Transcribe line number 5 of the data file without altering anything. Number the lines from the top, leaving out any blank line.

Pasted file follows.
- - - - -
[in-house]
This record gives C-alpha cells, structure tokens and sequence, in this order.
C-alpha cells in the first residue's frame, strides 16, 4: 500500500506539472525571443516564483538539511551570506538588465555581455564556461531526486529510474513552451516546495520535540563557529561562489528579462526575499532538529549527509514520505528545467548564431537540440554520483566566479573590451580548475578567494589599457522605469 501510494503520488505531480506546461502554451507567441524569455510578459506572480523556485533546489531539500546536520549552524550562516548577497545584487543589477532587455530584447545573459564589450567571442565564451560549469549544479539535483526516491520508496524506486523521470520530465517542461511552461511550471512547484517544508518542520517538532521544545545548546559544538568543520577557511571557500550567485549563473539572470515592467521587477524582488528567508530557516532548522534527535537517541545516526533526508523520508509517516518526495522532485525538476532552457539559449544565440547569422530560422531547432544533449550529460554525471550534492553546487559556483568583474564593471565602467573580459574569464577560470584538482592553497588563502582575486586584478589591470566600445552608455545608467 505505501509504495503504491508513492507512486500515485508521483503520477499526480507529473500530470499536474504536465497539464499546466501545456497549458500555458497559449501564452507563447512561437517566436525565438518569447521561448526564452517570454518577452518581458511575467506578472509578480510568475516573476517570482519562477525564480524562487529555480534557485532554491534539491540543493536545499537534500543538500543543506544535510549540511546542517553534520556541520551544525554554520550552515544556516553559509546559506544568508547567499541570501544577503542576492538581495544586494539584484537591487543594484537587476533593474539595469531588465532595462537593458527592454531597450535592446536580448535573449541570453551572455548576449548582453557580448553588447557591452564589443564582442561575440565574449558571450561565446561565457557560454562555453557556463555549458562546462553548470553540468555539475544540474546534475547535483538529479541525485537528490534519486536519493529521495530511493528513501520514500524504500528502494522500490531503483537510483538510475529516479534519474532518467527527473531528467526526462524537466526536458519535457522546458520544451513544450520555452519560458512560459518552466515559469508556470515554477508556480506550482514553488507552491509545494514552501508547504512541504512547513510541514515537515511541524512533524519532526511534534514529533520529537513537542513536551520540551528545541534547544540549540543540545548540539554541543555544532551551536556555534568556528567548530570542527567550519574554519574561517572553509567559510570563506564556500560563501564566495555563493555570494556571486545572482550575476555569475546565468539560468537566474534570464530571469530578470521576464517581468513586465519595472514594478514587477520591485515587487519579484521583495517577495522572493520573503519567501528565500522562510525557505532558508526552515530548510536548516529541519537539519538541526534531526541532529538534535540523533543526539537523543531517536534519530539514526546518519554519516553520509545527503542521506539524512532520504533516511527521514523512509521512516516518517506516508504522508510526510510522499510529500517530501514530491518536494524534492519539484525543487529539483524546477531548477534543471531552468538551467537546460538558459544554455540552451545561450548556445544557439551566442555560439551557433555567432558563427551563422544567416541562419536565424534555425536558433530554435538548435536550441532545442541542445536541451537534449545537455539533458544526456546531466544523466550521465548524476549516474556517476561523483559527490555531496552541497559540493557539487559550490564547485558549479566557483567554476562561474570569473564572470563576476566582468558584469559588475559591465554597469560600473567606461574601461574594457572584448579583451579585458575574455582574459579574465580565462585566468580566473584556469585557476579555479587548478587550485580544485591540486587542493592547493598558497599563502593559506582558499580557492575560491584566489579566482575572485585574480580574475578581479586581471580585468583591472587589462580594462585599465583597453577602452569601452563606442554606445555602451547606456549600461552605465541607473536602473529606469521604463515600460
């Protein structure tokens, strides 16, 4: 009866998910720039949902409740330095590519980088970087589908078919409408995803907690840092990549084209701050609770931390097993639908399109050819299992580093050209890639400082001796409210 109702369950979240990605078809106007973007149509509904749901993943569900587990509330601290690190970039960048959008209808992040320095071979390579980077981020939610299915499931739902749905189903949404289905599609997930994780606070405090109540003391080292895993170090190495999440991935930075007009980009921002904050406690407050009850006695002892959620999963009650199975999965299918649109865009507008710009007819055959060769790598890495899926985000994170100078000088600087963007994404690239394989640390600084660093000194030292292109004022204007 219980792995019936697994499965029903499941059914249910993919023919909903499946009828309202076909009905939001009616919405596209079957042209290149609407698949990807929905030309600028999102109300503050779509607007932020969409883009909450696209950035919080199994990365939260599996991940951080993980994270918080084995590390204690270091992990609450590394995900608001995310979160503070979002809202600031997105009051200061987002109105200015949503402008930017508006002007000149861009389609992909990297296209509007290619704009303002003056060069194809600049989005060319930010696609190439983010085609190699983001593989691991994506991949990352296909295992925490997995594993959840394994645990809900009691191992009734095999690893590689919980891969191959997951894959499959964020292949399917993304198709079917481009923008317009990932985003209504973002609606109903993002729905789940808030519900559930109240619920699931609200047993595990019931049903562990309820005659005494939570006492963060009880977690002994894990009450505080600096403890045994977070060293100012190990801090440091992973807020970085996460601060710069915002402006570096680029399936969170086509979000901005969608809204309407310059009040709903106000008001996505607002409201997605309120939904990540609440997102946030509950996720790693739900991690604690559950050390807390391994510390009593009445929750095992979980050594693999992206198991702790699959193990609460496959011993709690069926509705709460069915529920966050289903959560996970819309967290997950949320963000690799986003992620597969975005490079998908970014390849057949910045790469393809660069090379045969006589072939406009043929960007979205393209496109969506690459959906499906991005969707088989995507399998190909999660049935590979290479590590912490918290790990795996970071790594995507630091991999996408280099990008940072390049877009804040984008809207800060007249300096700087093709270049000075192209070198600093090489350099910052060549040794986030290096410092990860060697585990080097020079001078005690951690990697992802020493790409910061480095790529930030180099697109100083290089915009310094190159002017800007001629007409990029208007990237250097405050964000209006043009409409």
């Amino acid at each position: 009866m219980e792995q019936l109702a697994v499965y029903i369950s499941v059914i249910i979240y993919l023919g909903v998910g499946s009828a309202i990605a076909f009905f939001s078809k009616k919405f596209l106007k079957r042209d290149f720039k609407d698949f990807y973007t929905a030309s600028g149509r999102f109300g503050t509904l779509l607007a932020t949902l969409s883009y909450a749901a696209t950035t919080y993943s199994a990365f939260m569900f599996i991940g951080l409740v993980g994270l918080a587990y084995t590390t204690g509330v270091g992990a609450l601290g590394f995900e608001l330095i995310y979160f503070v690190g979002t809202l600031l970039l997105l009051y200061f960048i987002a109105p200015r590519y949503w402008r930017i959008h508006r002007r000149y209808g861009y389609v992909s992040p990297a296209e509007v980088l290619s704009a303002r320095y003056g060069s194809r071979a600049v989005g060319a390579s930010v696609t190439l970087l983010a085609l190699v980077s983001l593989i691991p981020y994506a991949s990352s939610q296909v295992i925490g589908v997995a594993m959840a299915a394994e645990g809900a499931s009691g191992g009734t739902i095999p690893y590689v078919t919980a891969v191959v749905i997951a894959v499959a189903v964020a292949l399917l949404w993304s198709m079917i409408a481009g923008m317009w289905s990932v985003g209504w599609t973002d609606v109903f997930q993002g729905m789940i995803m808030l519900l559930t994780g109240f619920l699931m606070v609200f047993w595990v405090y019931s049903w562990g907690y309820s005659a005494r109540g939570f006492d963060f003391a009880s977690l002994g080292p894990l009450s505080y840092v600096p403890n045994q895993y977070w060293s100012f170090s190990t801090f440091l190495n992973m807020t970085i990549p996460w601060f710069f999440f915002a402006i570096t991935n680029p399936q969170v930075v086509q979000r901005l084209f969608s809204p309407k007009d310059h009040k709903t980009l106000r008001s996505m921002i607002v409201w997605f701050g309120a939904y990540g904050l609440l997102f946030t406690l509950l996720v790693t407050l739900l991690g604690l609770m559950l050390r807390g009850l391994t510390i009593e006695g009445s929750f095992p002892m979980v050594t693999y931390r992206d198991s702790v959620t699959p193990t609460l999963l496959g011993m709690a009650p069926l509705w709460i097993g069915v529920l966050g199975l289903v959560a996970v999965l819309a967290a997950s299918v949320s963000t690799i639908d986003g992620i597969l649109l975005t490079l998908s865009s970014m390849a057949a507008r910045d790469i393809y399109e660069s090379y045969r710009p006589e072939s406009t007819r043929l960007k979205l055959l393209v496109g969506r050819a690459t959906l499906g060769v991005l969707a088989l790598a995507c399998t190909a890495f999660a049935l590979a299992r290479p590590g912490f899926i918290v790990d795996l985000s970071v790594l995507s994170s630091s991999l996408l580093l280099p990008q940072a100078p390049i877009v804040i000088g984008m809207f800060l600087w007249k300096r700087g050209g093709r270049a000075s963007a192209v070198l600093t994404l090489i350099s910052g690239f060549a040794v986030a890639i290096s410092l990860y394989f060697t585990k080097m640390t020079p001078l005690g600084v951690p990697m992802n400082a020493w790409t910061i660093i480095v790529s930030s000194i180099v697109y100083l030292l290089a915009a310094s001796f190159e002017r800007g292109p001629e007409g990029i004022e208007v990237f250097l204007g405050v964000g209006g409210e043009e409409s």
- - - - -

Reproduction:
């Amino acid at each position: 009866m219980e792995q019936l109702a697994v499965y029903i369950s499941v059914i249910i979240y993919l023919g909903v998910g499946s009828a309202i990605a076909f009905f939001s078809k009616k919405f596209l106007k079957r042209d290149f720039k609407d698949f990807y973007t929905a030309s600028g149509r999102f109300g503050t509904l779509l607007a932020t949902l969409s883009y909450a749901a696209t950035t919080y993943s199994a990365f939260m569900f599996i991940g951080l409740v993980g994270l918080a587990y084995t590390t204690g509330v270091g992990a609450l601290g590394f995900e608001l330095i995310y979160f503070v690190g979002t809202l600031l970039l997105l009051y200061f960048i987002a109105p200015r590519y949503w402008r930017i959008h508006r002007r000149y209808g861009y389609v992909s992040p990297a296209e509007v980088l290619s704009a303002r320095y003056g060069s194809r071979a600049v989005g060319a390579s930010v696609t190439l970087l983010a085609l190699v980077s983001l593989i691991p981020y994506a991949s990352s939610q296909v295992i925490g589908v997995a594993m959840a299915a394994e645990g809900a499931s009691g191992g009734t739902i095999p690893y590689v078919t919980a891969v191959v749905i997951a894959v499959a189903v964020a292949l399917l949404w993304s198709m079917i409408a481009g923008m317009w289905s990932v985003g209504w599609t973002d609606v109903f997930q993002g729905m789940i995803m808030l519900l559930t994780g109240f619920l699931m606070v609200f047993w595990v405090y019931s049903w562990g907690y309820s005659a005494r109540g939570f006492d963060f003391a009880s977690l002994g080292p894990l009450s505080y840092v600096p403890n045994q895993y977070w060293s100012f170090s190990t801090f440091l190495n992973m807020t970085i990549p996460w601060f710069f999440f915002a402006i570096t991935n680029p399936q969170v930075v086509q979000r901005l084209f969608s809204p309407k007009d310059h009040k709903t980009l106000r008001s996505m921002i607002v409201w997605f701050g309120a939904y990540g904050l609440l997102f946030t406690l509950l996720v790693t407050l739900l991690g604690l609770m559950l050390r807390g009850l391994t510390i009593e006695g009445s929750f095992p002892m979980v050594t693999y931390r992206d198991s702790v959620t699959p193990t609460l999963l496959g011993m709690a009650p069926l509705w709460i097993g069915v529920l966050g199975l289903v959560a996970v999965l819309a967290a997950s299918v949320s963000t690799i639908d986003g992620i597969l649109l975005t490079l998908s865009s970014m390849a057949a507008r910045d790469i393809y399109e660069s090379y045969r710009p006589e072939s406009t007819r043929l960007k979205l055959l393209v496109g969506r050819a690459t959906l499906g060769v991005l969707a088989l790598a995507c399998t190909a890495f999660a049935l590979a299992r290479p590590g912490f899926i918290v790990d795996l985000s970071v790594l995507s994170s630091s991999l996408l580093l280099p990008q940072a100078p390049i877009v804040i000088g984008m809207f800060l600087w007249k300096r700087g050209g093709r270049a000075s963007a192209v070198l600093t994404l090489i350099s910052g690239f060549a040794v986030a890639i290096s410092l990860y394989f060697t585990k080097m640390t020079p001078l005690g600084v951690p990697m992802n400082a020493w790409t910061i660093i480095v790529s930030s000194i180099v697109y100083l030292l290089a915009a310094s001796f190159e002017r800007g292109p001629e007409g990029i004022e208007v990237f250097l204007g405050v964000g209006g409210e043009e409409s």